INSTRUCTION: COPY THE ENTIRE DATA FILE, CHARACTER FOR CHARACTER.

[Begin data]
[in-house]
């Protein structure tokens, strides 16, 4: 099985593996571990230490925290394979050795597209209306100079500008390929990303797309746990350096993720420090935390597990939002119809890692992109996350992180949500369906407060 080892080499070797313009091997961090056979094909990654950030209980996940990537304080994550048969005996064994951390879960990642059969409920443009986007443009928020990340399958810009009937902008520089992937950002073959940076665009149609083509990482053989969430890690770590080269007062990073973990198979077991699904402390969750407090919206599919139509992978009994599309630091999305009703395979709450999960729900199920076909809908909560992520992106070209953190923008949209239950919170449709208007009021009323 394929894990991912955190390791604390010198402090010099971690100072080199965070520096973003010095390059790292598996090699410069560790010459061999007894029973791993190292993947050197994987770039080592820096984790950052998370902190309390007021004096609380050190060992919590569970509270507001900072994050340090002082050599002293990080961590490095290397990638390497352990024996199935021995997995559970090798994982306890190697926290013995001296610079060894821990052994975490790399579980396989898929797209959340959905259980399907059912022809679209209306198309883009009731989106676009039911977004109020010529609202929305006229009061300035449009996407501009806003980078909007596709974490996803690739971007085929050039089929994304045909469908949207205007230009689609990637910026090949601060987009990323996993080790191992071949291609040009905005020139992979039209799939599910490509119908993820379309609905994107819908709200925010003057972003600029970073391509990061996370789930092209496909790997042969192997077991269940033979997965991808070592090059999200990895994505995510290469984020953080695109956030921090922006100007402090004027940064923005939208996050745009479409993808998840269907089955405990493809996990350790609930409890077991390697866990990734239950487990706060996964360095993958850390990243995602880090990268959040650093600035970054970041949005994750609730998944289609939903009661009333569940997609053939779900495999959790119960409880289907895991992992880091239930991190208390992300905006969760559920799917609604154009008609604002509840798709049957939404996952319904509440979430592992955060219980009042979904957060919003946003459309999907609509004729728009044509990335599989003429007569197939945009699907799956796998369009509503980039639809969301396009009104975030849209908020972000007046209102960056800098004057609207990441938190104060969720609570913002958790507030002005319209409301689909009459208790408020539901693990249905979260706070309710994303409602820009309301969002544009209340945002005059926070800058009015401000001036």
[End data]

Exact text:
[in-house]
């Protein structure tokens, strides 16, 4: 099985593996571990230490925290394979050795597209209306100079500008390929990303797309746990350096993720420090935390597990939002119809890692992109996350992180949500369906407060 080892080499070797313009091997961090056979094909990654950030209980996940990537304080994550048969005996064994951390879960990642059969409920443009986007443009928020990340399958810009009937902008520089992937950002073959940076665009149609083509990482053989969430890690770590080269007062990073973990198979077991699904402390969750407090919206599919139509992978009994599309630091999305009703395979709450999960729900199920076909809908909560992520992106070209953190923008949209239950919170449709208007009021009323 394929894990991912955190390791604390010198402090010099971690100072080199965070520096973003010095390059790292598996090699410069560790010459061999007894029973791993190292993947050197994987770039080592820096984790950052998370902190309390007021004096609380050190060992919590569970509270507001900072994050340090002082050599002293990080961590490095290397990638390497352990024996199935021995997995559970090798994982306890190697926290013995001296610079060894821990052994975490790399579980396989898929797209959340959905259980399907059912022809679209209306198309883009009731989106676009039911977004109020010529609202929305006229009061300035449009996407501009806003980078909007596709974490996803690739971007085929050039089929994304045909469908949207205007230009689609990637910026090949601060987009990323996993080790191992071949291609040009905005020139992979039209799939599910490509119908993820379309609905994107819908709200925010003057972003600029970073391509990061996370789930092209496909790997042969192997077991269940033979997965991808070592090059999200990895994505995510290469984020953080695109956030921090922006100007402090004027940064923005939208996050745009479409993808998840269907089955405990493809996990350790609930409890077991390697866990990734239950487990706060996964360095993958850390990243995602880090990268959040650093600035970054970041949005994750609730998944289609939903009661009333569940997609053939779900495999959790119960409880289907895991992992880091239930991190208390992300905006969760559920799917609604154009008609604002509840798709049957939404996952319904509440979430592992955060219980009042979904957060919003946003459309999907609509004729728009044509990335599989003429007569197939945009699907799956796998369009509503980039639809969301396009009104975030849209908020972000007046209102960056800098004057609207990441938190104060969720609570913002958790507030002005319209409301689909009459208790408020539901693990249905979260706070309710994303409602820009309301969002544009209340945002005059926070800058009015401000001036």